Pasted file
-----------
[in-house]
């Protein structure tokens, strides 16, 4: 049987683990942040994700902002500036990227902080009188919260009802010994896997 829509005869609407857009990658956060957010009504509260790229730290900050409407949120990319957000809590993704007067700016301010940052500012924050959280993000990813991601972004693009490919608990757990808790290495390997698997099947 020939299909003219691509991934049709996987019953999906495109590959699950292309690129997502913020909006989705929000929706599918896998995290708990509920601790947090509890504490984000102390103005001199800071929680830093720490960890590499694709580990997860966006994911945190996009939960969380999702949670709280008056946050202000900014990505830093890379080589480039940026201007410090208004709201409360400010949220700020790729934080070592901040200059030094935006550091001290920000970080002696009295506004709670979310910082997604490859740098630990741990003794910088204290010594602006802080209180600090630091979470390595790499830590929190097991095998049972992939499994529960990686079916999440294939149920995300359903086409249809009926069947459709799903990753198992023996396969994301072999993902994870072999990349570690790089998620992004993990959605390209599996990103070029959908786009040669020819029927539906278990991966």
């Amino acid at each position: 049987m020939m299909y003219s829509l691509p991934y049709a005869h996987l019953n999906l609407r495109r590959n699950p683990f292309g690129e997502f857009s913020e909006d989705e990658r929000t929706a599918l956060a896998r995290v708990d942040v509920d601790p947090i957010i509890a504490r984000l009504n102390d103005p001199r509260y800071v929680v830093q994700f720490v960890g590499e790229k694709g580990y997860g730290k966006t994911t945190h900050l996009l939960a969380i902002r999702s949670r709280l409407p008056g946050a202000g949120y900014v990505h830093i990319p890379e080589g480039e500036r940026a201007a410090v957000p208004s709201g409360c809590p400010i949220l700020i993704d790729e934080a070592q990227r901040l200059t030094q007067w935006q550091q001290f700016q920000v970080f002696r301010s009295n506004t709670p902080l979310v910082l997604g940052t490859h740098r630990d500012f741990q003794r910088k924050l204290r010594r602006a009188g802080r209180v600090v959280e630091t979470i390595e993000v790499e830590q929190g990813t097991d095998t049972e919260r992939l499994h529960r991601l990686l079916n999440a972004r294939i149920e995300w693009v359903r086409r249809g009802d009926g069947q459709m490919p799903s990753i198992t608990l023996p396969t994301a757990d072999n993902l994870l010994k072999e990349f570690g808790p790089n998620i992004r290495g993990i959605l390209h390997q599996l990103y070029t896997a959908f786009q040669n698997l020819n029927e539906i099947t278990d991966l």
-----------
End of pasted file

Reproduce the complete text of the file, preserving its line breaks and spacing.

[in-house]
């Protein structure tokens, strides 16, 4: 049987683990942040994700902002500036990227902080009188919260009802010994896997 829509005869609407857009990658956060957010009504509260790229730290900050409407949120990319957000809590993704007067700016301010940052500012924050959280993000990813991601972004693009490919608990757990808790290495390997698997099947 020939299909003219691509991934049709996987019953999906495109590959699950292309690129997502913020909006989705929000929706599918896998995290708990509920601790947090509890504490984000102390103005001199800071929680830093720490960890590499694709580990997860966006994911945190996009939960969380999702949670709280008056946050202000900014990505830093890379080589480039940026201007410090208004709201409360400010949220700020790729934080070592901040200059030094935006550091001290920000970080002696009295506004709670979310910082997604490859740098630990741990003794910088204290010594602006802080209180600090630091979470390595790499830590929190097991095998049972992939499994529960990686079916999440294939149920995300359903086409249809009926069947459709799903990753198992023996396969994301072999993902994870072999990349570690790089998620992004993990959605390209599996990103070029959908786009040669020819029927539906278990991966």
């Amino acid at each position: 049987m020939m299909y003219s829509l691509p991934y049709a005869h996987l019953n999906l609407r495109r590959n699950p683990f292309g690129e997502f857009s913020e909006d989705e990658r929000t929706a599918l956060a896998r995290v708990d942040v509920d601790p947090i957010i509890a504490r984000l009504n102390d103005p001199r509260y800071v929680v830093q994700f720490v960890g590499e790229k694709g580990y997860g730290k966006t994911t945190h900050l996009l939960a969380i902002r999702s949670r709280l409407p008056g946050a202000g949120y900014v990505h830093i990319p890379e080589g480039e500036r940026a201007a410090v957000p208004s709201g409360c809590p400010i949220l700020i993704d790729e934080a070592q990227r901040l200059t030094q007067w935006q550091q001290f700016q920000v970080f002696r301010s009295n506004t709670p902080l979310v910082l997604g940052t490859h740098r630990d500012f741990q003794r910088k924050l204290r010594r602006a009188g802080r209180v600090v959280e630091t979470i390595e993000v790499e830590q929190g990813t097991d095998t049972e919260r992939l499994h529960r991601l990686l079916n999440a972004r294939i149920e995300w693009v359903r086409r249809g009802d009926g069947q459709m490919p799903s990753i198992t608990l023996p396969t994301a757990d072999n993902l994870l010994k072999e990349f570690g808790p790089n998620i992004r290495g993990i959605l390209h390997q599996l990103y070029t896997a959908f786009q040669n698997l020819n029927e539906i099947t278990d991966l």